Last but not least, Glencore’s primary listing on the London Stock Exchange makes it easier for Europe-based investors looking for nickel exposure, though the company also has foreign ordinary shares and ADRs listed on the U.S. OTC market.

Glencore

3. Canada Nickel Company (TSXV: CNC | OTC: CNIKF) Market Cap: US$160 Million

Finally, our last company is one for aggressive investors with a healthy appetite for risk, who are looking for more direct exposure to the growth of the nickel market compared to the diversified miners mentioned above.

Canada Nickel is a junior nickel miner based out of – you guessed it, Canada. While this may not seem like it warrants a special mention, it’s worth noting that the U.S. imports over 40% of its nickel from its northern neighbour. This makes Canada an extremely attractive jurisdiction for nickel producers, as a major buying market is only a short hop across the border.

The Crawford Nickel Project

The company has done an excellent job of consolidating nickel projects in the historically prolific Timmins mining camp in Ontario, one of the largest gold mining districts in the world. While nickel has traditionally been mined primarily as a by-product in the area, Timmins has struck proverbial gold with its flagship Crawford Nickel Project.

  • Right now, Crawford is actually the world’s second nickel operation by reserve size. Based on its bankable feasibility study, it’s projected to be the third largest nickel mine in the world in terms of annual production once it’s built.

Currently, Canada Nickel is still finishing the funding and permitting process for Crawford. The final decision on whether or not to build the mine is expected to happen mid next year, with first production expected by year-end 2027 if all goes according to plan.

Though Canada Nickel has acquired a number of other projects in the area, Crawford is definitely the main draw here. It’s expected to be a low-cost mine with robust economics and a lengthy 41-year mine life. The company’s novel approach to carbon storage, integrated into its mine plan, would also make Crawford not just a low-carbon-emission mine, but actually net carbon negative over its lifetime.

As good as all this sounds, however, it’s important to remember that as a junior miner that isn’t even producing any nickel yet, Canada Nickel is a highly speculative investment that should only be considered by investors with high risk tolerance.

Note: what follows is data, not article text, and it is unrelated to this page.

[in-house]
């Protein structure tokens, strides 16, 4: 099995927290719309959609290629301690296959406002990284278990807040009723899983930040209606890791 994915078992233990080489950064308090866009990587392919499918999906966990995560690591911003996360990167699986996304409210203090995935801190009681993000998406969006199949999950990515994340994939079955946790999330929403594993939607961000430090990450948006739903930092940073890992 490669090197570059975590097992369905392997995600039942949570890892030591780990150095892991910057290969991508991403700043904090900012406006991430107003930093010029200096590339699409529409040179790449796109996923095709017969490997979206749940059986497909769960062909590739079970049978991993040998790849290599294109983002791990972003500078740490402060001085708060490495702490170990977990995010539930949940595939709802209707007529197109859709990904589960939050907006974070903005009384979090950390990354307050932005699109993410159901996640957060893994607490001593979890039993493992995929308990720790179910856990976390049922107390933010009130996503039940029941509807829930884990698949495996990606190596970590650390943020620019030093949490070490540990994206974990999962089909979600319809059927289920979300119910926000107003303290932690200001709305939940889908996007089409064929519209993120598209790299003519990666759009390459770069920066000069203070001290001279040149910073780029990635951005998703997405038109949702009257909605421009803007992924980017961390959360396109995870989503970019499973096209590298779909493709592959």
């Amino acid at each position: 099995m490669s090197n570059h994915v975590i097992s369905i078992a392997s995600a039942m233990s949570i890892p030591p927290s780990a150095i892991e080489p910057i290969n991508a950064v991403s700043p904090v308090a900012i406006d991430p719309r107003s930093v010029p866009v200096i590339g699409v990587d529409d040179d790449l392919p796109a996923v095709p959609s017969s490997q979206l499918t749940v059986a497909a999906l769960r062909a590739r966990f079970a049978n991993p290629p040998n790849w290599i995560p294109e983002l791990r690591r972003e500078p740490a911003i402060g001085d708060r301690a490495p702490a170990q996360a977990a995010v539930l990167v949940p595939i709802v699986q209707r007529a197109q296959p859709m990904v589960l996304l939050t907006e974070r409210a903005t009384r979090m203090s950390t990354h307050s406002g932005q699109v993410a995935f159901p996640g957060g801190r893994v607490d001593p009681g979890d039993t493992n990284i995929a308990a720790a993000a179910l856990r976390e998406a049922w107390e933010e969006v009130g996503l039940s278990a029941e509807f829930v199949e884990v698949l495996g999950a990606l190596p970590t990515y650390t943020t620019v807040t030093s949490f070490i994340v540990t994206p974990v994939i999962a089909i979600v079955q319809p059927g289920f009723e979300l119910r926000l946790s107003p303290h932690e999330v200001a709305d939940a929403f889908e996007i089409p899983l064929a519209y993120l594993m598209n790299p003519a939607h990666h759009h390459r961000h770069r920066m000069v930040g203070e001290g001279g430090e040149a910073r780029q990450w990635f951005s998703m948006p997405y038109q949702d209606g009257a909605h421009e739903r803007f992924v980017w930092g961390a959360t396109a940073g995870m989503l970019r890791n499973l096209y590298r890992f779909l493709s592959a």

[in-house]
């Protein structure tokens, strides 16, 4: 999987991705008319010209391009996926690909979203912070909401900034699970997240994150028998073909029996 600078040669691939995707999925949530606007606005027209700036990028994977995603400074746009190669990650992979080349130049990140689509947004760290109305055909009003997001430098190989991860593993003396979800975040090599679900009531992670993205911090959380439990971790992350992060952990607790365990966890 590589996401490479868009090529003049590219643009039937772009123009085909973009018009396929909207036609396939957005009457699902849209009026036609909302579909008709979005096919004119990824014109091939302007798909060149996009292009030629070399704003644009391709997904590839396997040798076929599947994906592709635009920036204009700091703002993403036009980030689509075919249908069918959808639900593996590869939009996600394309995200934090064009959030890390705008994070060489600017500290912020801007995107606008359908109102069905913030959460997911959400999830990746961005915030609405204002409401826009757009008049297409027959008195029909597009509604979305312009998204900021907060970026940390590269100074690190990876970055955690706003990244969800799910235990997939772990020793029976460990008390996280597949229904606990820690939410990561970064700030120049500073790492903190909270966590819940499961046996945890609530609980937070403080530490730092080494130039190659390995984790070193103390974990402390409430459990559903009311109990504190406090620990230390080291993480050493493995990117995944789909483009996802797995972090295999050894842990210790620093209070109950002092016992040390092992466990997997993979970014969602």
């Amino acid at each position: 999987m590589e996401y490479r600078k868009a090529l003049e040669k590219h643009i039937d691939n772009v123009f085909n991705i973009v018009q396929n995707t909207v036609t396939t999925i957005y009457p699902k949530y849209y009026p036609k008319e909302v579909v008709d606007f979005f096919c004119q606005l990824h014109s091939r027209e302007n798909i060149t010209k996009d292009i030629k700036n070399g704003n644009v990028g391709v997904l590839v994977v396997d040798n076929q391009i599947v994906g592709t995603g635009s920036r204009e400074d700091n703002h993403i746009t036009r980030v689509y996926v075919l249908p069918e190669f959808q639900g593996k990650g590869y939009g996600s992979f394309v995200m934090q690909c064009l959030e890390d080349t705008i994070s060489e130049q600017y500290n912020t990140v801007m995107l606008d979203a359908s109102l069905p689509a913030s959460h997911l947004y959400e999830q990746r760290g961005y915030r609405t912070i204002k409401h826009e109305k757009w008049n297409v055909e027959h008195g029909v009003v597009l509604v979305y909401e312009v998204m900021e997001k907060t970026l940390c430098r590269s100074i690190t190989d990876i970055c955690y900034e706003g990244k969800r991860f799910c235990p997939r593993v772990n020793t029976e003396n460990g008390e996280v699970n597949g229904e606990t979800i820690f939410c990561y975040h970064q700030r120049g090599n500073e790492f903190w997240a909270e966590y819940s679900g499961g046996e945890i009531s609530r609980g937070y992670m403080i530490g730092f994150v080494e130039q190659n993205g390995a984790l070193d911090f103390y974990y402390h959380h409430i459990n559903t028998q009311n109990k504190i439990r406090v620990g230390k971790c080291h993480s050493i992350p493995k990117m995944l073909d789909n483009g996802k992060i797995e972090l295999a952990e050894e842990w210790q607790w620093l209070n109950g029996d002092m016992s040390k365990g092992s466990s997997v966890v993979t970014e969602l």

While a number of major companies already have their eyes on Canada Nickel, with big names like Agnico Eagle, Samsung, and Anglo American taking significant ownership stakes, there’s no guarantee that Canada Nickel will be able to secure the funding and permits necessary to build a mine at Crawford, or that the company will succeed even if they do.

Still, if you’re looking for an investment with pure play exposure to nickel and have the right risk profile, Canada Nickel is one company you don’t want to miss.

Canada Nickel Company

A Brief Note on Norilsk Nickel (Nornickel)

Now, those of you who’ve looked at the companies above might be wondering something: why wasn’t the world’s largest nickel producer, Norilsk Nickel a.k.a. Nornickel, included?

Unfortunately, despite its attractiveness as the world’s largest nickel producer that’s also the closest thing you can get to a pure play major, there’s one major issue with Nornickel: it’s a Russian company.

Following the Russian invasion of Ukraine in 2022, Nornickel was one of several companies sanctioned by the West, leading to the stock getting delisted from both the American as well as the London stock markets.

As of June 2024, Nornickel is still listed on the Moscow Exchange. However, given that the Russian government has restricted foreign investors in “unfriendly” countries from buying and selling securities on the Moscow Exchange, the company is inaccessible to the average investor for the foreseeable future.

Nickel’s Importance in a Zero Emissions World

The global transition towards renewable energy and the exponential growth of the EV market are key drivers for demand growth for nickel. And lets not forget about lithium’s importance in “lithium ion” batteries along with nickel for new EVs.

RELATED: LiFT Power ($LIFFF), a fast developing North American lithium junior, is worth a look in the lithium space. 

lithium ion

The companies listed above aren’t just mining firms – they’re also strategic players in the global shift towards sustainable energy. Investing in these stocks offers potential exposure to a critical resource that powers both today’s industries and tomorrow’s technologies.

Each company’s focus on expanding production capabilities while maintaining environmental and ethical standards provides a strong foundation for growth.

As the net zero transition continues accelerating the pace of EV adoption and hence the growth of the nickel market, make sure you keep your eyes on these three companies.